In search of African luxury

After launching her exclusive Okapi collection of handbags, Hanneli Rupert is becoming something of a rising local and international design star – all whilst helping to put others on the map.

Why has Africa been so slow to develop luxury brands of its own?

Considering the creative talent and skills, as well as the wealth of raw materials we have on our continent, we should have many more. But the buyer base has always been relatively small. However there is new international interest in designs of African provenance that meet luxury standards. Africa has so much to offer in terms of nature and scenery, so the focus on material goods has always been left of centre. It is exciting that there are now brands emerging that have managed to combine the two: the finesse of luxury and the rare beauty of our land. Our time is now and I believe shoppers are ready to support Africa by purchasing locally created luxury items.

Are there any African brands that you believe are getting it right?

Absolutely. Frazer Parfum and jeweller Patrick Mavros are two of my favourites.

How did Okapi come about?

I came up with the idea to start Okapi in 2008. The plan was to combine the best African raw materials into classic, exceptionally made pieces. I would like to seamlessly merge exotic tribalism and classical refinement.

What are the design features of the Okapi bags and what will set the brand apart from other South African designs?

The signature feature of an Okapi bag is the springbok-horn pendant. The bags are timeless in design, yet I aim for them to remain contemporary. There are very few handbag lines in South Africa that meet the quality of an Okapi bag in terms of manufacturing. As far as I am aware, Okapi is the only one not importing designs from abroad but rather looking to export an entirely new African aesthetic.

I believe the horns are from the Karoo. Tell us more about that.

The okapi was first discovered by an English explorer at the turn of the 20th century in what was then the Belgian Congo. When he took its pelt back to the United Kingdom they immediately dismissed it as nothing more than a fairytale creature, hence its nickname, “The African Unicorn”. But because okapis don’t have horns, we decided to adopt the springbok’s horn as one of our trademarks.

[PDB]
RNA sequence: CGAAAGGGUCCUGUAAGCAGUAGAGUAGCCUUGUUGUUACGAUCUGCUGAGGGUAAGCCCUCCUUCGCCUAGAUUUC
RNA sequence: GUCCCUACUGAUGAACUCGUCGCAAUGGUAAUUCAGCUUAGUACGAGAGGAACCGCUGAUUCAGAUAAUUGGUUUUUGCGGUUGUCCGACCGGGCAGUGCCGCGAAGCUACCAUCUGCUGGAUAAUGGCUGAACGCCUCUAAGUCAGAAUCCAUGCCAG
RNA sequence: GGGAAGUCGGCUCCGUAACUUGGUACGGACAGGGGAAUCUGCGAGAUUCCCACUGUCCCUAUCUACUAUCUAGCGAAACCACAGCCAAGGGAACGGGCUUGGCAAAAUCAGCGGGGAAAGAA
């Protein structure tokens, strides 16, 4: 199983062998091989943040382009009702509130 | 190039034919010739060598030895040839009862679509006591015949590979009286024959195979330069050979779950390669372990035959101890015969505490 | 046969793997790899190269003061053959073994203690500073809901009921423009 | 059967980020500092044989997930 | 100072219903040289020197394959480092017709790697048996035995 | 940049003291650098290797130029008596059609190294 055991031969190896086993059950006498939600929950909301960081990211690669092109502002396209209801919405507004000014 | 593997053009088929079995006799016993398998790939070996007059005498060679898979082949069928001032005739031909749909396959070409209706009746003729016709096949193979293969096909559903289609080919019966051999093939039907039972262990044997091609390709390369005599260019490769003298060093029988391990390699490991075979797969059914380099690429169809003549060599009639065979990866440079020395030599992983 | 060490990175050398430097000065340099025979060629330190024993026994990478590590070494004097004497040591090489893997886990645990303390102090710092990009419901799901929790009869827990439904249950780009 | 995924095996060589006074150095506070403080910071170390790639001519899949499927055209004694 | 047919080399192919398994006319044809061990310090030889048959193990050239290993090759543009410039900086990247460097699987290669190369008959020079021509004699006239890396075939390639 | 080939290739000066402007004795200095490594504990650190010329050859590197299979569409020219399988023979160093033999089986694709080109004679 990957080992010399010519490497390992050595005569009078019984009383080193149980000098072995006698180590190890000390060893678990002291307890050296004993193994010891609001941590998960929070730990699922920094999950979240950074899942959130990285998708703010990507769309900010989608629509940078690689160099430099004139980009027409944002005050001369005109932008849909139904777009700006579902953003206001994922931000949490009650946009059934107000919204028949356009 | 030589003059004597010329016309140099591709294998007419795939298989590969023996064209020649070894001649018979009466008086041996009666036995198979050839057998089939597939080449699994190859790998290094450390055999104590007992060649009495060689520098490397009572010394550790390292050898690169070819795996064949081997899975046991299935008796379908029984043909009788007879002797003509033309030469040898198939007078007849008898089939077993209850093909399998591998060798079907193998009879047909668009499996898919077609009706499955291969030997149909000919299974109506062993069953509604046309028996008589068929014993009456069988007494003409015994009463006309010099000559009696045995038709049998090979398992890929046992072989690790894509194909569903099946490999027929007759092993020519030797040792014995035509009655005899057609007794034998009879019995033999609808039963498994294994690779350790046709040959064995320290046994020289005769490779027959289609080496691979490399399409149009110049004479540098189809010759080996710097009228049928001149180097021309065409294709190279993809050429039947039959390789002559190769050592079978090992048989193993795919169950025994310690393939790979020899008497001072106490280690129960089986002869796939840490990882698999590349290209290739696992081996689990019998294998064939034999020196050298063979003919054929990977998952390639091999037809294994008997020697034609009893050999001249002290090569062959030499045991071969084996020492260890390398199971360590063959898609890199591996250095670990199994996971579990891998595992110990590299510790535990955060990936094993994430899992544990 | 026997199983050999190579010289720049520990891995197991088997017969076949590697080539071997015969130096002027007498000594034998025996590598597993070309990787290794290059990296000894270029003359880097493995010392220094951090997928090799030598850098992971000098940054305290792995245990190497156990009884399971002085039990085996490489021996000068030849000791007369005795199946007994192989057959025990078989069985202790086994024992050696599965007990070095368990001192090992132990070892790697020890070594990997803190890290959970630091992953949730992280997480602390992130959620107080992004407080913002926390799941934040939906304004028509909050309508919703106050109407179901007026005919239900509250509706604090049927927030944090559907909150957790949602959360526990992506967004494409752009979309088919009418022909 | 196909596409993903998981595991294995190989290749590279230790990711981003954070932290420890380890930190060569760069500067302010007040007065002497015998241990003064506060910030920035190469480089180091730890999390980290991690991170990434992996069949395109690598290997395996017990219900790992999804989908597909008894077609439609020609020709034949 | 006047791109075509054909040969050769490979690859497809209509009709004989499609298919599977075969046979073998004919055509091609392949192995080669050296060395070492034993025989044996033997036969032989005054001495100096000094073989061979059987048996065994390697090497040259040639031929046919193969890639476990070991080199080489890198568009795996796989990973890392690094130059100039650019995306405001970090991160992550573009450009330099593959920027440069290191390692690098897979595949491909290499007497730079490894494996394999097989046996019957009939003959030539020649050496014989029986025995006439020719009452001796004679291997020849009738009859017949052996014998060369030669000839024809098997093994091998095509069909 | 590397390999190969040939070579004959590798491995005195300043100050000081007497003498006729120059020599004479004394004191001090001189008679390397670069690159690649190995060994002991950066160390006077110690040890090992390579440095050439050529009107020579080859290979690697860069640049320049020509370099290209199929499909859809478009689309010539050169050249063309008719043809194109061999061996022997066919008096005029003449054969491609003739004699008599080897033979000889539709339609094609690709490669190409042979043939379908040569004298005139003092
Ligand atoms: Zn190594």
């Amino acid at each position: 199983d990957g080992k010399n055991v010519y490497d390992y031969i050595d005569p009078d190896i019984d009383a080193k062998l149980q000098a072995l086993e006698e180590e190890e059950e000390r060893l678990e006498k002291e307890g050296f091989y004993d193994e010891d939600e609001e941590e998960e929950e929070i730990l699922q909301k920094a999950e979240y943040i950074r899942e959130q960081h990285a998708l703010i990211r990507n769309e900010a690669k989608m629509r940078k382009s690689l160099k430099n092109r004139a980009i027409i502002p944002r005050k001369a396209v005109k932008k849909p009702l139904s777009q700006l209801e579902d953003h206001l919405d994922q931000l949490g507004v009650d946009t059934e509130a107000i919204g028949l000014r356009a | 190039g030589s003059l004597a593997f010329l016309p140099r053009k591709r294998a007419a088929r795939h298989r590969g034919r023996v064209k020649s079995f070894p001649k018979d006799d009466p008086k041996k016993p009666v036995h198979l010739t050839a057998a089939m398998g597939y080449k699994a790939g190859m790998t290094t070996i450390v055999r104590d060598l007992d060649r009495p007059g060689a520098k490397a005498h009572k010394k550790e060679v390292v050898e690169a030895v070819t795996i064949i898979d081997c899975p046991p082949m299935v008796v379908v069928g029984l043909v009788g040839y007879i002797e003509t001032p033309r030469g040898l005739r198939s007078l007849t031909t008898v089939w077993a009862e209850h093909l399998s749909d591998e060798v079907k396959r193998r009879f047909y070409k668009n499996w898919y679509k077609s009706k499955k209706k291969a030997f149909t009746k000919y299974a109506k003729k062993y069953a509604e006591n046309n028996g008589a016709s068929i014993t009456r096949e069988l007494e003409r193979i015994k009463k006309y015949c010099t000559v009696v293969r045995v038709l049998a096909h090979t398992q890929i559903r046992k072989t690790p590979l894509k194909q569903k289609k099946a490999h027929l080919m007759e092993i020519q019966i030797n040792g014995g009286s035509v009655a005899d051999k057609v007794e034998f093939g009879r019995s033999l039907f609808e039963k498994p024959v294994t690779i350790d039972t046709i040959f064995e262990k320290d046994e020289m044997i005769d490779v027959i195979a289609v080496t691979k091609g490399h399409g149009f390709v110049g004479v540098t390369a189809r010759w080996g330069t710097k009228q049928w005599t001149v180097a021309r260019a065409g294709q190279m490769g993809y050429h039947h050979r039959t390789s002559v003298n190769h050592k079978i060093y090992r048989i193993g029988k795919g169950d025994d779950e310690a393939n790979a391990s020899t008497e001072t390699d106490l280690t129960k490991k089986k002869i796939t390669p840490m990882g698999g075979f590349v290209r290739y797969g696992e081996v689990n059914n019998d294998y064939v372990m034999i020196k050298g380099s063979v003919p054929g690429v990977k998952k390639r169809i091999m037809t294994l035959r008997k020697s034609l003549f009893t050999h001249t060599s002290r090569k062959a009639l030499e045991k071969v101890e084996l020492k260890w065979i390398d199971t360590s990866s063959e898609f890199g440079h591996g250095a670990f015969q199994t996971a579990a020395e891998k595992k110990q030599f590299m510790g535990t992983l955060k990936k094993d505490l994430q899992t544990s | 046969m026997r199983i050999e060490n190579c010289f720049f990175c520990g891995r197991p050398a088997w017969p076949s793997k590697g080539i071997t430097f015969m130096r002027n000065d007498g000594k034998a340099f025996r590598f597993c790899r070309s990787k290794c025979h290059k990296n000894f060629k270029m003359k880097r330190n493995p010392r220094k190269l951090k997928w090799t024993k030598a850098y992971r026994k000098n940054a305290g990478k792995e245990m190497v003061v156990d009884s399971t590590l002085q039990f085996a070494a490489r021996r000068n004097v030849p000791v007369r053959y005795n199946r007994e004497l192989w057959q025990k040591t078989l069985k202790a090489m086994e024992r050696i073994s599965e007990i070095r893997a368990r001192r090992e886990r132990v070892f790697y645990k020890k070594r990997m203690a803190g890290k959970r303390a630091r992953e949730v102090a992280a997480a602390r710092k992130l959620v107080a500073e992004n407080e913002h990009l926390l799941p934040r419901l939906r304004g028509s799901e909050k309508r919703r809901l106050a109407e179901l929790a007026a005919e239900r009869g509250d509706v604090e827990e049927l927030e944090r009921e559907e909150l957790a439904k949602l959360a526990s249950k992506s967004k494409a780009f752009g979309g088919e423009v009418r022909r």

I like to incorporate organic elements into the bags but am aware of conservation and animal rights, which is one of the reasons why the springbok horn as a sustainable item is so perfectly matched to Okapi.

I source the springbok horns from Graaff-Reinet where unemployment is high, as a lot of handwork goes into cleaning and preparing them.

What will the retail price be of an entry-level Okapi bag?

Okapi bags will start at around R6 500.

How can African luxury brands get the rest of the world to sit up and take note?

Africa is very much the focus of the world at the moment and African luxury brands must meet world-class standards in order for them to be noticed. The main problems I have experienced as a buyer have been with quality control and production capabilities.

You are doing a pop-up store in London at the moment. Tell us more about it.

My Cape Town shop, Merchants on Long, will host “Merchants in London” at the Shop at the Bluebird on King’s Road from 4 May to 16 June. We are selling a range of African brands including Lalesso, SAWA, Patrick Mavros, Nic Bladen Botanicals, the Letterpress Company stationery, MaXhosa, Stevenson Gallery books, Frazer Parfum, Madwa, Madécasse chocolate and music by Gazelle.

You are also looking at investing in the manufacturing arena when it comes to bag manufacturing. Why?

I would like to have all the elements of Okapi products produced 100% on the African continent. There are one or two components that I have not been able to find locally, for example a top-quality chain. Therefore I am going to import the machinery needed to make the chains here.

What are your plans for Merchants on London this year?

Merchants on Long aims to showcase the top African designers, especially in a fashion and lifestyle context. We are constantly evolving, hosting pop-up events and secret parties. There is a bar at the shop that serves as a meeting space for like-minded Capetonians and tourists. An online shopping portal “Merchants On-Line” is coming soon.

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